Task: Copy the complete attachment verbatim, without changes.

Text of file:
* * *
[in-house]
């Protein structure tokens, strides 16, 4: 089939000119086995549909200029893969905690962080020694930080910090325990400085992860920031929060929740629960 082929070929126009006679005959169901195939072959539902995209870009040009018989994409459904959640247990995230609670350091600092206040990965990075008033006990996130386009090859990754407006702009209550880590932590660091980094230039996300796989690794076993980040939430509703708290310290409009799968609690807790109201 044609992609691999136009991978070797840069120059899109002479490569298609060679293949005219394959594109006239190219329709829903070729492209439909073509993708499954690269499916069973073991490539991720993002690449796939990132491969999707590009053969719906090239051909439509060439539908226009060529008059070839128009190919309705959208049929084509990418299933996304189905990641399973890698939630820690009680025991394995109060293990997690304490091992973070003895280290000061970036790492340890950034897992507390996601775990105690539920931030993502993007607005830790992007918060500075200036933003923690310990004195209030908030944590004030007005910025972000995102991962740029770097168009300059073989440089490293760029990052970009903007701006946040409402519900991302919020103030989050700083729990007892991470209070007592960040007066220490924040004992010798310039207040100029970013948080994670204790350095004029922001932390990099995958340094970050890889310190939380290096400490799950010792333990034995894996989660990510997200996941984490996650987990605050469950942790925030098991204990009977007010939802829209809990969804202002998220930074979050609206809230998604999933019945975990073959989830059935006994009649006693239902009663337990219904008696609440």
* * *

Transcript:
[in-house]
């Protein structure tokens, strides 16, 4: 089939000119086995549909200029893969905690962080020694930080910090325990400085992860920031929060929740629960 082929070929126009006679005959169901195939072959539902995209870009040009018989994409459904959640247990995230609670350091600092206040990965990075008033006990996130386009090859990754407006702009209550880590932590660091980094230039996300796989690794076993980040939430509703708290310290409009799968609690807790109201 044609992609691999136009991978070797840069120059899109002479490569298609060679293949005219394959594109006239190219329709829903070729492209439909073509993708499954690269499916069973073991490539991720993002690449796939990132491969999707590009053969719906090239051909439509060439539908226009060529008059070839128009190919309705959208049929084509990418299933996304189905990641399973890698939630820690009680025991394995109060293990997690304490091992973070003895280290000061970036790492340890950034897992507390996601775990105690539920931030993502993007607005830790992007918060500075200036933003923690310990004195209030908030944590004030007005910025972000995102991962740029770097168009300059073989440089490293760029990052970009903007701006946040409402519900991302919020103030989050700083729990007892991470209070007592960040007066220490924040004992010798310039207040100029970013948080994670204790350095004029922001932390990099995958340094970050890889310190939380290096400490799950010792333990034995894996989660990510997200996941984490996650987990605050469950942790925030098991204990009977007010939802829209809990969804202002998220930074979050609206809230998604999933019945975990073959989830059935006994009649006693239902009663337990219904008696609440």